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Winfred Thomas Agricultural Research Station

 The Winifred Thomas Agricultural Research Station (WTARS) is designed to provide facilities and outdoor laboratories to completely integrate the instructional, research, extension, and public service programs at Alabama A&M University, under the traditional land-grant concept.  The 972 acres facility in Hazel Green is used by research faculty and graduate students for diverse agricultural research studies in Agronomy, Animal Science, Horticulture, Forestry, Soil Science and other Environmental topics. The facility is also used for numerous outreach activities for and by the community including workshops by Alabama Cooperative Extension Service (ACES), ROTC, field days, school field trips, 4H, FFA and more.

The facility is overseen by the Dean/Research Director of the College of Agricultural, Life and Natural Sciences (CALNS), under the mandate of the 1890 land-grants mission. Through the USDA, the Evans-Allen program supports agricultural research, along with other resources for extension activities with an emphasis on reaching socially and economically disadvantaged people. As stated in a report by Washington State University in 2009, ‘The Land Grant: What is it?’ “These universities continue to fulfill their democratic mandate for openness, accessibility, and service to people, and many of these institutions have joined the ranks of the nation's most distinguished public research universities. Through the land-grant university heritage, millions of students are able to study every academic discipline and explore fields of inquiry far beyond the scope envisioned in the original land-grant mission”.

AREAS OF RESEARCH at the WTARS

WTARS Dekalb Corn Yield Report 2018

Biomass Miscanthus, Switchgrass

Variety Trials Canola: evaluation of winter canola varieties in collaboration with Kansa State University; Field corn, Sweet corn and Soybeans: yield trials of field & sweet corn, soybean (planting dates) in collaboration with Bayer Crop Science;

Herbs, Spices & Medicinal Plants – Turmeric, Basil, Hibiscus (Sorrel), Non-traditional vegetables and herbs;

Soil Health & Climate – Hydrology, Carbon monitoring & sequestration, Tornado tracking, Alabama Mesonet;

Small Ruminants – 1) Demonstrate effective pasture management and performance of co-grazing meat goats and hair sheep; 2) Evaluate variety of seasonal forages and legumes; 3) Evaluate average daily gain among individual animals and species; 40 Make research findings more visible and disseminate practical information about sheep and goats through on-site workshops, field days, and tours; 5) Demonstrate growth of stocker meat goats and hair sheep under mixed- species grazing; 6) Demonstrate forage utilization by stocker meat goats and hair sheep under mixed-species grazing; 7) Demonstrate integrated parasite control strategies used in stocker meat goats and hair sheep under mixed-species grazing; 8) Demonstrate potential economic advantages of stocker meat goats and hair sheep production under mixed species grazing.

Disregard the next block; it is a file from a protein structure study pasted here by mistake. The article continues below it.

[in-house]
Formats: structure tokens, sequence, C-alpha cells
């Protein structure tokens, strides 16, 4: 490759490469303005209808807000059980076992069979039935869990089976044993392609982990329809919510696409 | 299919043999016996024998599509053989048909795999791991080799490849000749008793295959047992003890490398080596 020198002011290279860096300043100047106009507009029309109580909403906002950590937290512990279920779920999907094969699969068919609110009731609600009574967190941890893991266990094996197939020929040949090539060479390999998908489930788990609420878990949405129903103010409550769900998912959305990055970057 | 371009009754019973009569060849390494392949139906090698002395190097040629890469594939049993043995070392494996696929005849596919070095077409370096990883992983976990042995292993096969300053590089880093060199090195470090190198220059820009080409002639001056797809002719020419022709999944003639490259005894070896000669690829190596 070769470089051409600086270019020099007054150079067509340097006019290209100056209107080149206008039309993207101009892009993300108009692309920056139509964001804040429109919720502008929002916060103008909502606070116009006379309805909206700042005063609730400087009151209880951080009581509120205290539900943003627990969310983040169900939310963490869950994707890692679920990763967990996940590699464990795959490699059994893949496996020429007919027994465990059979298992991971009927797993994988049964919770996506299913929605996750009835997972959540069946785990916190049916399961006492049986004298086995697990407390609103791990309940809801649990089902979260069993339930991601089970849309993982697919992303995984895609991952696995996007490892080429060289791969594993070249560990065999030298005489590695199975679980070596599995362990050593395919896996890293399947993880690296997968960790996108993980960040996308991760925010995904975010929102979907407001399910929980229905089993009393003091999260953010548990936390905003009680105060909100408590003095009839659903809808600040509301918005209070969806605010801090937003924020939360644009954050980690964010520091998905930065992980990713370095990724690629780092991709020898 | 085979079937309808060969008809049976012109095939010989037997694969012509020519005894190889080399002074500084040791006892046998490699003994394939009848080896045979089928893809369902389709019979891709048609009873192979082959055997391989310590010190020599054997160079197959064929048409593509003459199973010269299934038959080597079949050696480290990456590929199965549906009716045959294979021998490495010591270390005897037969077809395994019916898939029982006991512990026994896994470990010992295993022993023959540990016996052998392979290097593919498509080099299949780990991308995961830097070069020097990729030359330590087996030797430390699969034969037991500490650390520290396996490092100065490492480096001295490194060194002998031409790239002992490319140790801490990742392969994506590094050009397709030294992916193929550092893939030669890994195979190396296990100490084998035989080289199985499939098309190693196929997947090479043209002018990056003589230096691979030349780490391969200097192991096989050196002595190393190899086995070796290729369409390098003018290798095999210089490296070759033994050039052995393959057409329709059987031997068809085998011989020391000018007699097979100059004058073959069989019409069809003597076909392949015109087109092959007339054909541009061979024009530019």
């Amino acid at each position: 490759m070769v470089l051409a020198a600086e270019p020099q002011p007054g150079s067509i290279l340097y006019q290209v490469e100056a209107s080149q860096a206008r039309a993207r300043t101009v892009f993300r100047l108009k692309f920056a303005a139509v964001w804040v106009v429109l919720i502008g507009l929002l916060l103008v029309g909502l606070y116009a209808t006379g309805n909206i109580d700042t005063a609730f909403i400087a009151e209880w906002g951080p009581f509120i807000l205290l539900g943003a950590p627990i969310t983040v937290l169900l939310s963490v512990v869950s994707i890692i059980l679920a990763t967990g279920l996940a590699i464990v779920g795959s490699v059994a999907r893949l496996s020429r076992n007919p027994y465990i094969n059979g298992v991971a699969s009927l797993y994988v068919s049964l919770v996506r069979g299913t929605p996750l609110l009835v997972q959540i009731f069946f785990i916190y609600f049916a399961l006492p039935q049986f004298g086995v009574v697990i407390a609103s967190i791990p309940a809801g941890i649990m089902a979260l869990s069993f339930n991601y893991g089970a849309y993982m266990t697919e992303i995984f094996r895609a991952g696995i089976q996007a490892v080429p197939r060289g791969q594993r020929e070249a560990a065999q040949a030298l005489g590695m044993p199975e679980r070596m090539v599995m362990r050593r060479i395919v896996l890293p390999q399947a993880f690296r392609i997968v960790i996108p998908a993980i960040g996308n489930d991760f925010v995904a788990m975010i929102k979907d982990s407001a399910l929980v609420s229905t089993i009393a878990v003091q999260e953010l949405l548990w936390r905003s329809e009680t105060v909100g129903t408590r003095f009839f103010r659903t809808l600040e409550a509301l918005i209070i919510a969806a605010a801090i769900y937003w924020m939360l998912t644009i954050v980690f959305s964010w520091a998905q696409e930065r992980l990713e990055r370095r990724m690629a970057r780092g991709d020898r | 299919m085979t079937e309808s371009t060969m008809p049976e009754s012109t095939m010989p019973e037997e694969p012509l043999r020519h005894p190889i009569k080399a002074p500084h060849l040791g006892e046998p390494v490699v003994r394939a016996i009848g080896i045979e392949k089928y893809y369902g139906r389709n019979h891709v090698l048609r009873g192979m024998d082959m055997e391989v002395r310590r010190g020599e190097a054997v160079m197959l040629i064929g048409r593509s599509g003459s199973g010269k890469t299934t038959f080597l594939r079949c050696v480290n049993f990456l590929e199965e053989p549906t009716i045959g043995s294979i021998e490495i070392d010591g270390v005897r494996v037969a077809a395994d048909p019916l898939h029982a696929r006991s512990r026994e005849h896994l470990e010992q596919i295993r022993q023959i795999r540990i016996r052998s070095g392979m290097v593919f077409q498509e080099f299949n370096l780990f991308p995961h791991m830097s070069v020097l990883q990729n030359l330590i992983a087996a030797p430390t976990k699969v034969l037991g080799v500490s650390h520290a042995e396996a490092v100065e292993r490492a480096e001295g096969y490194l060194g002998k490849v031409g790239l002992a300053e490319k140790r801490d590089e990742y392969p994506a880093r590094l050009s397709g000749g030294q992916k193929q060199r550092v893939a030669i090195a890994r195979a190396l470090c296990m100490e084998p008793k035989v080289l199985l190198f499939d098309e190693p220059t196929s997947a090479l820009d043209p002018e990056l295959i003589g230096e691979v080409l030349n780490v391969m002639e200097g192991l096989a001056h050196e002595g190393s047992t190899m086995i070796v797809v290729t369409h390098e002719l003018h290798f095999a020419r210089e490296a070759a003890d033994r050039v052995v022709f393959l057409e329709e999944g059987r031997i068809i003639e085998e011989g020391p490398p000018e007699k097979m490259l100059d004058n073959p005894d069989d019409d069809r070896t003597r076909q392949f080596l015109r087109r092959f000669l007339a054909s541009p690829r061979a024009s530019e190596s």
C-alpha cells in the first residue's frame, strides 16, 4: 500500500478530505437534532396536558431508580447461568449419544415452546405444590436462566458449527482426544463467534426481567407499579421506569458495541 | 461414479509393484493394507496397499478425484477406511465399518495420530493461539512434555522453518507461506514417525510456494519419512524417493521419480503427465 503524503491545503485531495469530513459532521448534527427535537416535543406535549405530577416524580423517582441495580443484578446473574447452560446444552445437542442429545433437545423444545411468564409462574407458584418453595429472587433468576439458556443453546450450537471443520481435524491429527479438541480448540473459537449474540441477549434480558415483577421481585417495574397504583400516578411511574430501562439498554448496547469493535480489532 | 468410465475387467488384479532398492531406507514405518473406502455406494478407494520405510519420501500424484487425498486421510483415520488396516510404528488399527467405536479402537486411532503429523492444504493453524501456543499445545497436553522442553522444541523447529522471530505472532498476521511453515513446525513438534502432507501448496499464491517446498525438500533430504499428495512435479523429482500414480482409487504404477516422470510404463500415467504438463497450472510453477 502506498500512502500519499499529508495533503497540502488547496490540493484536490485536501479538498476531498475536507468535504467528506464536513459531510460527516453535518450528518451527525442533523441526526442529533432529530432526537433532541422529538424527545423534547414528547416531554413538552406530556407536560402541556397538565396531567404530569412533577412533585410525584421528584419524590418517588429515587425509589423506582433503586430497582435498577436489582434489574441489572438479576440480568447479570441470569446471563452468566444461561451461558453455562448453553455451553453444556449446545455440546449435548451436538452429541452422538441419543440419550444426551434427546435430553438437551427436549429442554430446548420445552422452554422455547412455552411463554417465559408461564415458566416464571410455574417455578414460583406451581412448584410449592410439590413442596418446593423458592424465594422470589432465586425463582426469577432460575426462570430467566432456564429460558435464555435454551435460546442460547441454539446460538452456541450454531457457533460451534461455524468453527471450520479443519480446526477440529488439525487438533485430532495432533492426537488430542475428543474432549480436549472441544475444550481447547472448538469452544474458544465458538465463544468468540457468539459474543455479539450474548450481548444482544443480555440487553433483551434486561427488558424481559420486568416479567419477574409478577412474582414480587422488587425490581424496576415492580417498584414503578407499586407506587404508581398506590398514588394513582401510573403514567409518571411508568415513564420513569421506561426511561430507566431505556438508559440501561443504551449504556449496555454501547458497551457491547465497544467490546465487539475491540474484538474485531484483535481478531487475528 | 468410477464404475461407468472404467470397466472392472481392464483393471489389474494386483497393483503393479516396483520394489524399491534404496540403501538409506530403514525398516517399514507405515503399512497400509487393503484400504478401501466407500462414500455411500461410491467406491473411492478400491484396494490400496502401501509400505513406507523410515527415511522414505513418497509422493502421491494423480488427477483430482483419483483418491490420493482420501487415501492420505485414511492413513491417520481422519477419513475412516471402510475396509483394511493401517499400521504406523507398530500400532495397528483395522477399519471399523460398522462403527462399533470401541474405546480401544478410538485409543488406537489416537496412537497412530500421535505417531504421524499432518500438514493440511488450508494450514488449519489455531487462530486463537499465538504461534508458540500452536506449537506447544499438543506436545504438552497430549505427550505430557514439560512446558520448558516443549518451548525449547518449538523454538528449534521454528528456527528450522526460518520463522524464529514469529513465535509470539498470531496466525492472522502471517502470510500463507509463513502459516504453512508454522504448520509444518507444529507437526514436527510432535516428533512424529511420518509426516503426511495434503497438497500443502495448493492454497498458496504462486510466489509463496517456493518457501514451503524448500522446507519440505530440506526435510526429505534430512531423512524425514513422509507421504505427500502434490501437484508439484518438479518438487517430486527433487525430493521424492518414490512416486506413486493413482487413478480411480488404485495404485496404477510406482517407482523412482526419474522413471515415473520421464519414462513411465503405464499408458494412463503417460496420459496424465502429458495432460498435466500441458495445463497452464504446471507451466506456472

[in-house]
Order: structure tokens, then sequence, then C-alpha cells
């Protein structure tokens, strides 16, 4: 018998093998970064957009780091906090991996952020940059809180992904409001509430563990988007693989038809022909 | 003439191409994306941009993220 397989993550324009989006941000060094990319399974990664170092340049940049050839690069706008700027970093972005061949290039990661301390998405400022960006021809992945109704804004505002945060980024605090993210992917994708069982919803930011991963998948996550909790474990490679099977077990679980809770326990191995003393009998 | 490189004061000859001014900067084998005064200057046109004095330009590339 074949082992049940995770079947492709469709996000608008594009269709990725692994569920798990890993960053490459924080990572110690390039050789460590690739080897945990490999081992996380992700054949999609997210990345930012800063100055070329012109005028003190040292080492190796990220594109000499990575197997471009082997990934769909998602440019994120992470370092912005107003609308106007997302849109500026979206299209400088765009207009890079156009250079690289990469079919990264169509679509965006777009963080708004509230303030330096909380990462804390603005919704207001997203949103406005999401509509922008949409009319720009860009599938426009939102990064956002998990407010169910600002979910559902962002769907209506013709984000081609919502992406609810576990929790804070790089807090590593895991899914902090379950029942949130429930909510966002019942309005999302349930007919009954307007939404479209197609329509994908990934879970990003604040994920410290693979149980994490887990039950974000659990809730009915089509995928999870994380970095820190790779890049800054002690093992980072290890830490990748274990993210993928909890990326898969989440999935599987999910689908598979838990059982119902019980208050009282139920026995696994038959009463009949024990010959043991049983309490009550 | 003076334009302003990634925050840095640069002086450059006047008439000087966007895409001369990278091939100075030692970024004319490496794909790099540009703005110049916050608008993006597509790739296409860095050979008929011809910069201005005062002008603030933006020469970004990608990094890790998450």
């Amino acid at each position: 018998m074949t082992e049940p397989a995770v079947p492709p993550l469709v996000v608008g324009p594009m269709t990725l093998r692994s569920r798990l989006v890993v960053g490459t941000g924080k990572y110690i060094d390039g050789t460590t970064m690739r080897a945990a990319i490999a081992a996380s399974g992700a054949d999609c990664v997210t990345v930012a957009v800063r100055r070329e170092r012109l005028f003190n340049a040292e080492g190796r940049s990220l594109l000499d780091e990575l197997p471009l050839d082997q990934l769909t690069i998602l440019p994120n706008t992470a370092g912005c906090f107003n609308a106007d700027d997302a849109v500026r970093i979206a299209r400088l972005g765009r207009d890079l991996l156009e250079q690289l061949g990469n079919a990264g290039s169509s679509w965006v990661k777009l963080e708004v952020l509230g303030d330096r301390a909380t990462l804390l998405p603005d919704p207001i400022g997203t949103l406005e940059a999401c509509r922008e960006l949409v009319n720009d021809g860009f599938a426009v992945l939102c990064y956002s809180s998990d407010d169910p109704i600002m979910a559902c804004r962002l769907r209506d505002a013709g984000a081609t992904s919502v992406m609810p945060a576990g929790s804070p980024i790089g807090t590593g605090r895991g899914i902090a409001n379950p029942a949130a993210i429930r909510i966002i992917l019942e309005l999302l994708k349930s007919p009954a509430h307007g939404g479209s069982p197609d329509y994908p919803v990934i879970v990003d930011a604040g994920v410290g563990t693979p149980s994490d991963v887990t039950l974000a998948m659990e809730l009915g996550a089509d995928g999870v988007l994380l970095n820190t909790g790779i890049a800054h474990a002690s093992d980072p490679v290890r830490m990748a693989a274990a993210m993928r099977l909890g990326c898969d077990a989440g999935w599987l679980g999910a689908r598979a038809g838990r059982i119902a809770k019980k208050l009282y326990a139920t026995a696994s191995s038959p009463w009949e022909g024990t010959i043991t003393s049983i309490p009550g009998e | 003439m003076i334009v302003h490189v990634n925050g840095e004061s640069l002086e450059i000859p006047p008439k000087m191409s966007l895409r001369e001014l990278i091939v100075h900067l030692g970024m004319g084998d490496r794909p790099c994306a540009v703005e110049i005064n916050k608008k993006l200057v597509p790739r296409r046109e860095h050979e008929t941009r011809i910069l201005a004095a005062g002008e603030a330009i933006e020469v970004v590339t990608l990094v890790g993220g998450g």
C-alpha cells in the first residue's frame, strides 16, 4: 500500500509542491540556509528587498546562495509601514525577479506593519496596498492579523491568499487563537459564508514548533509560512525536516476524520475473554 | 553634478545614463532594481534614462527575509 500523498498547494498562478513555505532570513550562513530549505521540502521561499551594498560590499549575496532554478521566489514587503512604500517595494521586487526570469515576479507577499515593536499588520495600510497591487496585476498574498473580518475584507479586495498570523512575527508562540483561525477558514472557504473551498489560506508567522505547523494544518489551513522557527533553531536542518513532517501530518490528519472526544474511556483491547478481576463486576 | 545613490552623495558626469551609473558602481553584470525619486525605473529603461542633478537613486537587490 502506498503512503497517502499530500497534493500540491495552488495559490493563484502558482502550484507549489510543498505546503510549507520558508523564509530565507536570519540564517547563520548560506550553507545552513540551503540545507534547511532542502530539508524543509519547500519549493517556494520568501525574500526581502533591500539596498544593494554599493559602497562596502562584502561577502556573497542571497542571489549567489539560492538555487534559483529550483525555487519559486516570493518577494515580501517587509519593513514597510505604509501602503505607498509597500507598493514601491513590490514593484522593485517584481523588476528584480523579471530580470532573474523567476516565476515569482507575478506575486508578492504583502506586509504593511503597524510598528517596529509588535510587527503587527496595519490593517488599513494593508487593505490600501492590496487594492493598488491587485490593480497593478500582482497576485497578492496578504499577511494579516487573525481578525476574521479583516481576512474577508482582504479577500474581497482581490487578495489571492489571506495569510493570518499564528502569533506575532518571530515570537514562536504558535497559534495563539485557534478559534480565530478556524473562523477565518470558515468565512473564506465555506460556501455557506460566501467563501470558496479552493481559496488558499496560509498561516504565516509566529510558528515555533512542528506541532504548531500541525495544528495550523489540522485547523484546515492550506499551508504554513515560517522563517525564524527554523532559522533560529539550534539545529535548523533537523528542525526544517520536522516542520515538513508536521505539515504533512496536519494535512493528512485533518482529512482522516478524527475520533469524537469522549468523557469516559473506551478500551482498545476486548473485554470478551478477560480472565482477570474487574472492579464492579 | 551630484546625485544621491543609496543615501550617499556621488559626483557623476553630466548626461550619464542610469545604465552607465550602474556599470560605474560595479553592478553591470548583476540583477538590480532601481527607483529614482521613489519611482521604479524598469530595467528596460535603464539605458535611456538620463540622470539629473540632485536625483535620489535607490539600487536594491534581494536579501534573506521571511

Forestry & Agro-Forestry - Forestry research conducted at the Research Station includes the following studies:

  1. Sweetgum and American chestnut growth study. The sweetgum was thinned using three levels of intensity. We are now studying the growth and sprouting of the trees. We also under-planted American chestnut using three shade levels under the sweetgum and we used three levels of foliar fertilization. Led by Dimov.
  2. Hardwood agroforestry study and invasive species control study. The hardwood agroforestry plot contains a mixture of four tree species, one of which is non-native invasive. We are examining the growth of the different species and testing the survival of the invasive species after treating it with high-intensity directed fire applied for three different lengths of time during three different season. Led by Dimov.
  3. “Common garden” experiment. Trees from ten species are planted on this site and in a mirror site in Florida and Rhode Island. The trees from each species come from seeds collected throughout the geographic range of distribution for that species. Led by Dimov.
  4. Pine agroforestry study. Two loblolly pine clones are planted at high density (plantation settings) and low-density (agroforestry settings). Tree survival and growth is followed. Various agricultural crops have been getting planted in the agroforestry planting by Cebert.
    Dr. Ibrahim and others also use these plantations for testing the growth of various grasses, the growth of grazing animals in open conditions and in the conditions of the agroforestry setup, as well as the soil characteristics and how they are modified by the trees. Led by L. Dimov, the animal and grass/soil experiment led by Dr. Ibrahim and others.
  5. Privet control study. Privet is a non-native invasive species. We are testing the effect of high-intensity directed fire applied in different seasons on the mortality and re-sprouting of privet. Led by L. Dimov.
  6. Pine growth study. A loblolly pine growth study established by George Brown.
  7. Virginia pine study. A Virginia pine seed production study established by Dr. George
  8. Brown Sedimentation study. A study established by Callie Schweitzer from the USDA Forest Service.

 

Winfred Thomas Agricultural Research Station (WTARS)
372 Walker Lane, Hazel Green, AL  35752
Ernst Cebert
WTARS Manager
ernst.cebert@aamu.edu
(256) 929-2036

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